Hi! My name is XXXXX XXXXX I look forward to helping you!
Unfortunately, wills are typically not filed or recorded anywhere. The best bet is to determine the attorney or law firm who drafted the will and contact them. It's likely they would at least have a fully executed copy and typically would keep the original for safekeeping. If you can't find the will, the presumption is that it was destroyed by the decedent. But, Section 85 of Texas Probate Code does allow you to overcome this presumption if you can prove: i) that it was not revoked, ii) the cause of the written will's non-production and that such cause satisfies the court that the will cannot be produced through reasonable diligence, and iii) the contents of the will must be substantially proved by a credible witness who has read the will, heard it read, or can identify a copy of the will. If you can prove these things, the court will admit the lost will to probate.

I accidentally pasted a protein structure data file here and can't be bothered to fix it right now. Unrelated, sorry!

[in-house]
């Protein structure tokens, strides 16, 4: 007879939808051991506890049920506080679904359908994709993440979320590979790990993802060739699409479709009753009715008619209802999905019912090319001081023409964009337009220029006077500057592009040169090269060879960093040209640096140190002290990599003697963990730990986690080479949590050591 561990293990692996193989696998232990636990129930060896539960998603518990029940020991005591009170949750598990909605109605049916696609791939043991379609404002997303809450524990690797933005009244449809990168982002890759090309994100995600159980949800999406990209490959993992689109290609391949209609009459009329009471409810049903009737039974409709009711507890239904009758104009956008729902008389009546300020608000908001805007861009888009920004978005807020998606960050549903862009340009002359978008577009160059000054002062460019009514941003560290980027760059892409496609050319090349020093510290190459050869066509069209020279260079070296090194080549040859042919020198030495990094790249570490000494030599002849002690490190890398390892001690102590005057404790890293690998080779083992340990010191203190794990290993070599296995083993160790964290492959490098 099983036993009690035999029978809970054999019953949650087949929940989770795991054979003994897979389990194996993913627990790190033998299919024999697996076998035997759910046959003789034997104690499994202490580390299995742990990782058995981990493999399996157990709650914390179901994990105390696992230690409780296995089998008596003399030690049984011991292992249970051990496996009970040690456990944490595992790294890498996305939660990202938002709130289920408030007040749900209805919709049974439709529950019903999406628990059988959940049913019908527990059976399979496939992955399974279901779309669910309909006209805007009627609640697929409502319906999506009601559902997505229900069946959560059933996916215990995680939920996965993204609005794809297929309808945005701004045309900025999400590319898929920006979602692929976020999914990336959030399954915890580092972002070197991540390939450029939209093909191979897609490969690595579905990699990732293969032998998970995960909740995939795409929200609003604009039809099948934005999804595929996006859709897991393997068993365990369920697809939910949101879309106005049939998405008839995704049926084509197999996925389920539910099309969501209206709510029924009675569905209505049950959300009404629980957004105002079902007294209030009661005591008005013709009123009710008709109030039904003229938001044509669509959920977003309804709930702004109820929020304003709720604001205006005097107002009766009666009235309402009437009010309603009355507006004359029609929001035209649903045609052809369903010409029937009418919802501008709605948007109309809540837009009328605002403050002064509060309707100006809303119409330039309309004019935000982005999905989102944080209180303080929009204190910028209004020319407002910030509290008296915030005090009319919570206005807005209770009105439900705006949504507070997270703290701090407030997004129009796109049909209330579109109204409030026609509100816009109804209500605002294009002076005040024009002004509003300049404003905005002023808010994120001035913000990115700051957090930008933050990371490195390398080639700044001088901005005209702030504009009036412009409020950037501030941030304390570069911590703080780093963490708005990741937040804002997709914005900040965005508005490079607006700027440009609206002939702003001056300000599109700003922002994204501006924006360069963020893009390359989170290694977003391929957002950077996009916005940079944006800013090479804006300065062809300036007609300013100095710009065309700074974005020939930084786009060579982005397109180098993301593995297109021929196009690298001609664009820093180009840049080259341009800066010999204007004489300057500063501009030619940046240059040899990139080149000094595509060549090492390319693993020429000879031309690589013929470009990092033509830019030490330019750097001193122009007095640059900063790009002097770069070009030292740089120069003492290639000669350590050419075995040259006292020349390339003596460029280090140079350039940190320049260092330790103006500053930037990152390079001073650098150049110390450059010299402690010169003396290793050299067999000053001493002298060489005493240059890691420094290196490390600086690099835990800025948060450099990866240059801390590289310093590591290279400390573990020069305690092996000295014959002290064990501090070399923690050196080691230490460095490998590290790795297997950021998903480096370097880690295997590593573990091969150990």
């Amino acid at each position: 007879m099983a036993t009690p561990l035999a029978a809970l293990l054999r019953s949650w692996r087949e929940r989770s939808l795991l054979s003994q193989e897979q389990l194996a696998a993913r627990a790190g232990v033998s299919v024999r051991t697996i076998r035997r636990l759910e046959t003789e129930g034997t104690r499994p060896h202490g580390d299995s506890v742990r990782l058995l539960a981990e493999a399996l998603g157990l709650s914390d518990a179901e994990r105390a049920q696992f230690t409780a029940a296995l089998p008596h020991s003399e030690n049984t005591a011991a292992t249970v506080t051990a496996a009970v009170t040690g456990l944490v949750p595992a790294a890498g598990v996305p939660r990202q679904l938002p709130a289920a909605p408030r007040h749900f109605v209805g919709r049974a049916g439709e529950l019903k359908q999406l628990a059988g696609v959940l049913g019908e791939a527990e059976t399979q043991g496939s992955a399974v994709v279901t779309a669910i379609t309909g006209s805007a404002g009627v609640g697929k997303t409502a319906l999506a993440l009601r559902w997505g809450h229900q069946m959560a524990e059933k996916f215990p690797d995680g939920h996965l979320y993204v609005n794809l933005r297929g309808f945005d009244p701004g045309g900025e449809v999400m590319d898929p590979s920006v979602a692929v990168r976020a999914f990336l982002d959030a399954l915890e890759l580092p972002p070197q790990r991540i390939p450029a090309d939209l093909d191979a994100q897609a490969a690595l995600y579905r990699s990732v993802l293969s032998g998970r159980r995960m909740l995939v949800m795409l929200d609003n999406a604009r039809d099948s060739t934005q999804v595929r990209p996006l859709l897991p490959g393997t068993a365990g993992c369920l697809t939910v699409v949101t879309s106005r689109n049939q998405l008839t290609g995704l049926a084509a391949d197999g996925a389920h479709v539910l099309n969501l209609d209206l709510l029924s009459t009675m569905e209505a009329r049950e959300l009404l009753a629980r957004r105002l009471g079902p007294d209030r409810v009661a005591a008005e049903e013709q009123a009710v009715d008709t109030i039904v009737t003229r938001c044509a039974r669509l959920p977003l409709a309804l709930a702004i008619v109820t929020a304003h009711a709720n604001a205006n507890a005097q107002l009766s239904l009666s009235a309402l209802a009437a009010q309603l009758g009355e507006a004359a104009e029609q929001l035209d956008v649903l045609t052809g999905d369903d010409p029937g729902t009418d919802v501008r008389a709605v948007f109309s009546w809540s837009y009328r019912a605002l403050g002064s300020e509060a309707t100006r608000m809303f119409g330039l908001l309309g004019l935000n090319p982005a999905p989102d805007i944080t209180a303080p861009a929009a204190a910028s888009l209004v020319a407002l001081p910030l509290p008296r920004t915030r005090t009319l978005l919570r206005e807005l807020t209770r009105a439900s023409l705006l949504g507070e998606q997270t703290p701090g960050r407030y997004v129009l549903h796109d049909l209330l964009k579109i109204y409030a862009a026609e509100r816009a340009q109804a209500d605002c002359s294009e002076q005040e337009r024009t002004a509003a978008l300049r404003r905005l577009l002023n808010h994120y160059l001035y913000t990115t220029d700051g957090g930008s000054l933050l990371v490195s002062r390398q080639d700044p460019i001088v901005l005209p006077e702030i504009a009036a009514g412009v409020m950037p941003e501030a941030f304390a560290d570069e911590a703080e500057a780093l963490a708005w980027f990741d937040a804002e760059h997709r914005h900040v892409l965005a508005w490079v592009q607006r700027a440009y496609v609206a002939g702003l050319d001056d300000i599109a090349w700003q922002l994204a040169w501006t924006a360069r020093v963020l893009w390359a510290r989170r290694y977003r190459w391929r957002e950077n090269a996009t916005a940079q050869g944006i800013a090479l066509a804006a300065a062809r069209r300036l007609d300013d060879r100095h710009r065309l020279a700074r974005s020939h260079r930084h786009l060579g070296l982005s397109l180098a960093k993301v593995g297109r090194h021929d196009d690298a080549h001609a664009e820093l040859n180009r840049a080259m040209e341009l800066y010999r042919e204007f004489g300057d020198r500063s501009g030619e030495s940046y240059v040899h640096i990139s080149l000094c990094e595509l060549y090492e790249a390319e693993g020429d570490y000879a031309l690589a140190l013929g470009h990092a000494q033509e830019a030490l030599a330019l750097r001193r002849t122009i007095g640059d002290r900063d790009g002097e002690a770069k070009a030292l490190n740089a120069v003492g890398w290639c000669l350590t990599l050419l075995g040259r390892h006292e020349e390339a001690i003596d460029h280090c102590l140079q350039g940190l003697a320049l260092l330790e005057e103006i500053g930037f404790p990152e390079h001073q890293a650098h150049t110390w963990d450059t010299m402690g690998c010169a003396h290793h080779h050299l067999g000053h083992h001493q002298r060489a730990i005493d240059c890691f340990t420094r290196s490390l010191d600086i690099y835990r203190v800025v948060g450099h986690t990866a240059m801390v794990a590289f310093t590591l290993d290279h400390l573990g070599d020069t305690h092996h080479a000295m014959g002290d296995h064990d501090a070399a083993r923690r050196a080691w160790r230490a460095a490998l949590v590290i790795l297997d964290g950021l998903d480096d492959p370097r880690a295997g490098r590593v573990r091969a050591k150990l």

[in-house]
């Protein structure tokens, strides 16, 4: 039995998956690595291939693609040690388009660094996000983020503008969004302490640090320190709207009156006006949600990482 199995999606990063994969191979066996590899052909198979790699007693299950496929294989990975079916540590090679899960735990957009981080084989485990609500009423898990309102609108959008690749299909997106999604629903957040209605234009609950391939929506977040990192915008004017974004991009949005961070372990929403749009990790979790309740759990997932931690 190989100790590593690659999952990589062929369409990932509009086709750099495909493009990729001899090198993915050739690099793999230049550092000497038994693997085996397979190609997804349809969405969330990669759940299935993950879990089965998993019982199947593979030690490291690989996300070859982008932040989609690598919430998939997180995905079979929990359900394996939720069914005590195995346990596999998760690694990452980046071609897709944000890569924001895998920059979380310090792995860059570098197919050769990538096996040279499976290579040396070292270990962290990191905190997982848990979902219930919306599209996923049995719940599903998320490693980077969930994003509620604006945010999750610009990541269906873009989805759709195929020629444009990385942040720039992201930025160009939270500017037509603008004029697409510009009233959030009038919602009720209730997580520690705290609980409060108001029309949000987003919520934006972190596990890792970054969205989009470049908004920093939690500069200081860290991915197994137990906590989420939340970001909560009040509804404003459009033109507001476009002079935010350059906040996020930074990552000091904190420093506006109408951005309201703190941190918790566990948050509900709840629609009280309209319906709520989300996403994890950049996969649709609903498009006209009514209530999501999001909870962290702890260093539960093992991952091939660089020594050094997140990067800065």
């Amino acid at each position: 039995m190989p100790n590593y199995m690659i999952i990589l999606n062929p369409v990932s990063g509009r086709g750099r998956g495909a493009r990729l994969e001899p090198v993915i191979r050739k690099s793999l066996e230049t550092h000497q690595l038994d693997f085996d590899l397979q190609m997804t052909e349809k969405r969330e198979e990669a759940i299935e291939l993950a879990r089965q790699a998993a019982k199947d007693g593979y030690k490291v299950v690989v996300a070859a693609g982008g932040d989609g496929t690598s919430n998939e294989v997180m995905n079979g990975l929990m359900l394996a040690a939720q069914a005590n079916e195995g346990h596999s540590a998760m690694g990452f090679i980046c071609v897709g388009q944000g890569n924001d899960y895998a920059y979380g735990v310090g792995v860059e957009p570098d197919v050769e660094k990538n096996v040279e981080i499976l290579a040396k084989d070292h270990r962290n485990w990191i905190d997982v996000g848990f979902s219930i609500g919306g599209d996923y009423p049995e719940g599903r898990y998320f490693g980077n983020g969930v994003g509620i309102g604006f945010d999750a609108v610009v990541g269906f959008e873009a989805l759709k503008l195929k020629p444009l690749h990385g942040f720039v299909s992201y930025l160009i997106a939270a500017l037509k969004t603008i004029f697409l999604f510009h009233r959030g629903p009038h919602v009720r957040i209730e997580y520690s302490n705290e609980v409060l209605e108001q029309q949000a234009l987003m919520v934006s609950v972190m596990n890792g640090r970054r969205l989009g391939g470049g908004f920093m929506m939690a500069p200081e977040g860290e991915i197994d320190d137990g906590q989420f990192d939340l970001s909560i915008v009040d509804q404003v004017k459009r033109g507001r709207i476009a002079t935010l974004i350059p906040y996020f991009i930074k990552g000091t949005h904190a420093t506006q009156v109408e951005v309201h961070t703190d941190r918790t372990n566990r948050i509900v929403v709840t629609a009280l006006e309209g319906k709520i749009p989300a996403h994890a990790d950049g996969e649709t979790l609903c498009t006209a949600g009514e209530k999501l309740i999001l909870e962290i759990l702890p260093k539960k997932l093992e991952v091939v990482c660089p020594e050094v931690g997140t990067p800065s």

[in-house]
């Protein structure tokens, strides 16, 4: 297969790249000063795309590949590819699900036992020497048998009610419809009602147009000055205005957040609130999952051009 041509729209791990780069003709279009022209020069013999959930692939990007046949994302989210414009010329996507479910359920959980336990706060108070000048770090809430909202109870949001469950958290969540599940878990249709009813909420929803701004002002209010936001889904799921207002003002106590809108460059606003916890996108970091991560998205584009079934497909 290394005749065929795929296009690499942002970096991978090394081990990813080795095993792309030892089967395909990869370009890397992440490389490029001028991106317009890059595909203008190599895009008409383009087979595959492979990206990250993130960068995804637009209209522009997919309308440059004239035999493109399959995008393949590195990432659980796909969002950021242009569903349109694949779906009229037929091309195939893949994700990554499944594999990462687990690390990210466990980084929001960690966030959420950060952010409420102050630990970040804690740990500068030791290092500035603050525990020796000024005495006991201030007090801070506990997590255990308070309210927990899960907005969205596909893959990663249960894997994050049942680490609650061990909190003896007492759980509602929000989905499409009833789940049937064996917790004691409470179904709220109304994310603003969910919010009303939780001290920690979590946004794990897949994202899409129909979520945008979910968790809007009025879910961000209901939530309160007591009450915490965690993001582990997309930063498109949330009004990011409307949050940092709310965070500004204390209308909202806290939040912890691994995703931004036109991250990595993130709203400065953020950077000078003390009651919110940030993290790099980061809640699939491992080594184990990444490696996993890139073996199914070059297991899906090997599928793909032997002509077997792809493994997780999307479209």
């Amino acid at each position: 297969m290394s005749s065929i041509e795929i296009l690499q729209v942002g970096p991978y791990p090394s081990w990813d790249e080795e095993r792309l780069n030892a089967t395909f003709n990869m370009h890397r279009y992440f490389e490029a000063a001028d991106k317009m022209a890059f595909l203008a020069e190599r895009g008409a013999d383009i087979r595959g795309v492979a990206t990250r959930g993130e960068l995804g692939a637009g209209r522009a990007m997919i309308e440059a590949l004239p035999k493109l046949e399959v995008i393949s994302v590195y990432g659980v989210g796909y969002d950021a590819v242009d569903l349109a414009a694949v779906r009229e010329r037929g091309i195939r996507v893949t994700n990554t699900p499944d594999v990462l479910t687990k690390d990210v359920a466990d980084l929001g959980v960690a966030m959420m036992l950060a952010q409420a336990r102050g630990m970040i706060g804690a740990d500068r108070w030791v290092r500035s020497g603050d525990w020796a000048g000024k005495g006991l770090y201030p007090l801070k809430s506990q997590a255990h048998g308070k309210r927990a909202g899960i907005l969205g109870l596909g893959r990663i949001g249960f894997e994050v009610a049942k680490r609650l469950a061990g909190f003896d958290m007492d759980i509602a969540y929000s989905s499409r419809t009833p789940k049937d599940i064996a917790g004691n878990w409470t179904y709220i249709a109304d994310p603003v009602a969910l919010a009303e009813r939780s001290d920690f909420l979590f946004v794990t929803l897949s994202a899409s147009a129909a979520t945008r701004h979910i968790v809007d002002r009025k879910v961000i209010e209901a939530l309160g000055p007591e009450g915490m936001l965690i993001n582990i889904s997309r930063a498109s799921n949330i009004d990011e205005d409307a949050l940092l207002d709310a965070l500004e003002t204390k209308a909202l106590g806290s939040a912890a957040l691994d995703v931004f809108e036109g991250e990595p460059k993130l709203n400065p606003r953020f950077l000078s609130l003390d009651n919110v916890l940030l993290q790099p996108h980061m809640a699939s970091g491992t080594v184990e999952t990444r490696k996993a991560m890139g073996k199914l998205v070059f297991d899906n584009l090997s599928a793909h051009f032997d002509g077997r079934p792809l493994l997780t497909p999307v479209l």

If not, your grandmother would be deemed to have died intestate
and the Texas intestate succession laws would apply. Under those, with no surviving spouse, your grandmother's children would inherit equally and if any of the children were deceased (as is your situation with your mother), then if the deceased children had children, then the children of the deceased child would inherit the deceased child's share.
Thank you so much for allowing me to help you with your questions. I have done my best to provide information which fully addresses your question. If have any follow up questions, please ask! If I have fully answered your question(s) to your satisfaction, I would appreciate you rating my service as OK, Good or Excellent (hopefully Good or Excellent). I thank you in advance for taking the time to provide me a positive rating!